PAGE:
With dining and drink destinations such as RIME, The Vintage Room, Brasserie 7452, The Wine Vault, Wild Ember takeout BBQ, and The St. Regis Bar, The St. Regis Deer Valley was already awash in culinary hotspots. Not content to rest on their laurels however, the St. Regis culinary team – headed up by Chef/Consultant Matthew Harris – has added another fine eatery to its roster: La Stellina (“Little Star”), as well as a new adjacent bar.
La Stellina is an Italian restaurant that is the centerpiece of the Resort’s new Snow Park Building, located steps away from the lower station of the funicular building on Deer Valley Drive East. The restaurant’s decor revolves mainly around neutral colors: black, white, gray, and splashes of brown from the chairs and table tops. Frankly, I find the contemporary ambiance a tad sterile and not really reflective of the warm and comforting cuisine served at La Stellina; the dining room would benefit from some color splashes from wall art or fresh flowers on the tables to mirror the vibrancy of the food.
Next door to the restaurant is a smallish new spot for libations called the Astor Bar, the perfect place to sip a glass of Champagne or wine during apres ski, or perhaps to drop in for a pre- or post-dinner cocktail. Wine lovers might choose a bottle from the St. Regis’ 10,000 bottle Wine Vault to enjoy.
My wife and I stopped by the Astor Bar prior to dinner at La Stellina and enjoyed a couple of their signature cocktails. Faith sipped one called The Hugo, made with St. Germain elderflower liqueur, Prosecco, lime juice, and mint, while I selected a lusty libation named Little Italy: Angel’s Envy Bourbon, sweet Vermouth, Amaro, and Luxardo cherries. Other tempting cocktails include the Limoncello Drop, Apres Spritz, La Stellina Negroni, Espresso Martini, and Basil Gimlet.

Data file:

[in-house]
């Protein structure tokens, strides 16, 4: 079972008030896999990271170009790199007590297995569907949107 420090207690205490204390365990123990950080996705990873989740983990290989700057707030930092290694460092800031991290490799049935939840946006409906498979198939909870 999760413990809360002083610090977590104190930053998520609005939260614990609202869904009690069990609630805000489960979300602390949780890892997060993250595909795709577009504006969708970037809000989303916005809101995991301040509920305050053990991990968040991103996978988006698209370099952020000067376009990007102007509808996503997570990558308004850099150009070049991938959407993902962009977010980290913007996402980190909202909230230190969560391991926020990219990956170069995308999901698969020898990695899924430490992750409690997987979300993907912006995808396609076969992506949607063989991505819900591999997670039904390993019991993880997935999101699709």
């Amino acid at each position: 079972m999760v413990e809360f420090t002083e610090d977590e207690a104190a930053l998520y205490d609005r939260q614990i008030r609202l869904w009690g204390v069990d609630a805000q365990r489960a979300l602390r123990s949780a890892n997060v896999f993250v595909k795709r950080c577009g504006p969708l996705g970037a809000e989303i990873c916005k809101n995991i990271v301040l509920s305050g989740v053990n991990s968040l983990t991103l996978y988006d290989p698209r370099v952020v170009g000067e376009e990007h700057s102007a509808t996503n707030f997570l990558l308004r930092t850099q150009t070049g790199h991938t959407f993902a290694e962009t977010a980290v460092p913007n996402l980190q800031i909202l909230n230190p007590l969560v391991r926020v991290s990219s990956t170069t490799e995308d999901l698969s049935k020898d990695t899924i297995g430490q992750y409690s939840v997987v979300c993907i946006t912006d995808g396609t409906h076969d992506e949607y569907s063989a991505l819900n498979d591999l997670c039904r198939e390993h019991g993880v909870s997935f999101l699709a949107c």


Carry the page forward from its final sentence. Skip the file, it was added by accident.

The La Stellina menu is peppered with traditional Italian dishes, and Chef Matt Harris traveled throughout Italy prior to developing the menu, training one-on-one with Italian cesarine – home cooks who teach authentic Italian cooking from the comfort of their own family kitchens. “La Stellina is a chef’s dream,” said Chef Harris. “Under the tutelage of several Italian cesarines, I learned to cook true, authentic Italian food. I am thrilled to offer the timeless combination of locally-sourced fresh ingredients with Italian meats and cheeses to create the finest in Italian dining for our guests.”
Depending on your appetite, your party might want to kick off dinner sharing La Stellina’s Cheese Board ($15) or Cured Meat Board ($16) with selections of local artisanal cheeses and a rotating variety of cured hand-cut meats. An excellent starter to enjoy is the Wagyu Carpaccio ($16), a generous platter of raw Wagyu beef sliced paper thin with sundried tomato, arugula, lemon zest, aged Parmigiano-Reggiano, balsamic, and a breadstick-size focaccia “crouton.”
Additional tempting starters include a classic Caesar Salad ($11), Crispy Mozzarella Curd ($13), a couple of pizzas (a spicy sausage pizza and a prosciutto pizza – $16/each), Red Shrimp Puttanesca ($16), and Compressed Melon with prosciutto Di Parma, frisee, and aged balsamic ($12).
In Italy, pasta is typically a first course (primo) or served as an appetizer, not as a main course or entree. Of course, there’s nothing wrong with ordering pasta as the main event. However, I would recommend sharing a scrumptious bowl of La Stellina’s Sorpresine with Clams & Mussels ($24) and some juncture during dinner. Sorpresine (“little surprises”) are unstuffed tortellini-type pastas that are typically served with broth, but here come with unshelled clams and mussels in a silky white vodka sauce and topped with toasted breadcrumbs. Unstuffed sorpresine is the ideal pasta shape for soaking up every bit of that sensational sauce.